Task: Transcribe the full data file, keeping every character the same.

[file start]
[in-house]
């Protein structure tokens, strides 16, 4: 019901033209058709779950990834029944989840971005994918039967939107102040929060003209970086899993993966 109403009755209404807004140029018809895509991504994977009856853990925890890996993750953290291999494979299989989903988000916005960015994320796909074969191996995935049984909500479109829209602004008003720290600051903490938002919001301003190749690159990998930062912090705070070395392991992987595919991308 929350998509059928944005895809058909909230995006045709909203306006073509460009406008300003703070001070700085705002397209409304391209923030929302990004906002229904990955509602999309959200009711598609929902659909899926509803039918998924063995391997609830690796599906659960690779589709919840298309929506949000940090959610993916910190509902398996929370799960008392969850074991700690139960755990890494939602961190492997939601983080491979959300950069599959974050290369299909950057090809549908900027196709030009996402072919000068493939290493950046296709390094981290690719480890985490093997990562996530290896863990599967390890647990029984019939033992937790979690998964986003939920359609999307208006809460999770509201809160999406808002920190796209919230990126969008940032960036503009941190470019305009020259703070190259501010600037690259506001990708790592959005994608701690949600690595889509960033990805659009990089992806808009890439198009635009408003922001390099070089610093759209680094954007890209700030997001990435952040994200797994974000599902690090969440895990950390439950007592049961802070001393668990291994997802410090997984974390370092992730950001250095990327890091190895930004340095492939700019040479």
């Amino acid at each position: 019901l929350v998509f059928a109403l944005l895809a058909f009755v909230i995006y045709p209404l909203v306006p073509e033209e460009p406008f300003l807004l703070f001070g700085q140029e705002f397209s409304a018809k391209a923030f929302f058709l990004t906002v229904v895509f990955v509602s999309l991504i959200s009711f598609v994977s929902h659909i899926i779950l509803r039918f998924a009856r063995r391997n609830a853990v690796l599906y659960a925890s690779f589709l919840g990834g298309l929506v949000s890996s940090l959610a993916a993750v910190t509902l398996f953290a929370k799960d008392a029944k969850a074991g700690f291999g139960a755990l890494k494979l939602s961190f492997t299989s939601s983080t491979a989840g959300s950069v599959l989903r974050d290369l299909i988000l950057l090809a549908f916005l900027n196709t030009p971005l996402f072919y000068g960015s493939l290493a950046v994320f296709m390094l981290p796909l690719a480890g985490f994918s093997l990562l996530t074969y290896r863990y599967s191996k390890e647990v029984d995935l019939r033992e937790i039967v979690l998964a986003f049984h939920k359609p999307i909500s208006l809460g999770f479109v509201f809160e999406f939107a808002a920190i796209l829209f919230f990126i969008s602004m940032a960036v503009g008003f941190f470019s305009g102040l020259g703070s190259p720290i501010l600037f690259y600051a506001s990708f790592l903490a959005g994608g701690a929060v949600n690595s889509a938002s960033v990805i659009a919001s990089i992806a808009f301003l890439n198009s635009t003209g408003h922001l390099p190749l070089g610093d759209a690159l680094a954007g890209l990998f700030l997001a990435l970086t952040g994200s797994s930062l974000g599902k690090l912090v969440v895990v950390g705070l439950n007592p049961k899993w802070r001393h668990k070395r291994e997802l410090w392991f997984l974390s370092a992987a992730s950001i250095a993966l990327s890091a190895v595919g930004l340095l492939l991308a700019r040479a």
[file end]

[in-house]
């Protein structure tokens, strides 16, 4: 019901033209058709779950990834029944989840971005994918039967939107102040929060003209970086899993993966 109403009755209404807004140029018809895509991504994977009856853990925890890996993750953290291999494979299989989903988000916005960015994320796909074969191996995935049984909500479109829209602004008003720290600051903490938002919001301003190749690159990998930062912090705070070395392991992987595919991308 929350998509059928944005895809058909909230995006045709909203306006073509460009406008300003703070001070700085705002397209409304391209923030929302990004906002229904990955509602999309959200009711598609929902659909899926509803039918998924063995391997609830690796599906659960690779589709919840298309929506949000940090959610993916910190509902398996929370799960008392969850074991700690139960755990890494939602961190492997939601983080491979959300950069599959974050290369299909950057090809549908900027196709030009996402072919000068493939290493950046296709390094981290690719480890985490093997990562996530290896863990599967390890647990029984019939033992937790979690998964986003939920359609999307208006809460999770509201809160999406808002920190796209919230990126969008940032960036503009941190470019305009020259703070190259501010600037690259506001990708790592959005994608701690949600690595889509960033990805659009990089992806808009890439198009635009408003922001390099070089610093759209680094954007890209700030997001990435952040994200797994974000599902690090969440895990950390439950007592049961802070001393668990291994997802410090997984974390370092992730950001250095990327890091190895930004340095492939700019040479």
């Amino acid at each position: 019901l929350v998509f059928a109403l944005l895809a058909f009755v909230i995006y045709p209404l909203v306006p073509e033209e460009p406008f300003l807004l703070f001070g700085q140029e705002f397209s409304a018809k391209a923030f929302f058709l990004t906002v229904v895509f990955v509602s999309l991504i959200s009711f598609v994977s929902h659909i899926i779950l509803r039918f998924a009856r063995r391997n609830a853990v690796l599906y659960a925890s690779f589709l919840g990834g298309l929506v949000s890996s940090l959610a993916a993750v910190t509902l398996f953290a929370k799960d008392a029944k969850a074991g700690f291999g139960a755990l890494k494979l939602s961190f492997t299989s939601s983080t491979a989840g959300s950069v599959l989903r974050d290369l299909i988000l950057l090809a549908f916005l900027n196709t030009p971005l996402f072919y000068g960015s493939l290493a950046v994320f296709m390094l981290p796909l690719a480890g985490f994918s093997l990562l996530t074969y290896r863990y599967s191996k390890e647990v029984d995935l019939r033992e937790i039967v979690l998964a986003f049984h939920k359609p999307i909500s208006l809460g999770f479109v509201f809160e999406f939107a808002a920190i796209l829209f919230f990126i969008s602004m940032a960036v503009g008003f941190f470019s305009g102040l020259g703070s190259p720290i501010l600037f690259y600051a506001s990708f790592l903490a959005g994608g701690a929060v949600n690595s889509a938002s960033v990805i659009a919001s990089i992806a808009f301003l890439n198009s635009t003209g408003h922001l390099p190749l070089g610093d759209a690159l680094a954007g890209l990998f700030l997001a990435l970086t952040g994200s797994s930062l974000g599902k690090l912090v969440v895990v950390g705070l439950n007592p049961k899993w802070r001393h668990k070395r291994e997802l410090w392991f997984l974390s370092a992987a992730s950001i250095a993966l990327s890091a190895v595919g930004l340095l492939l991308a700019r040479a």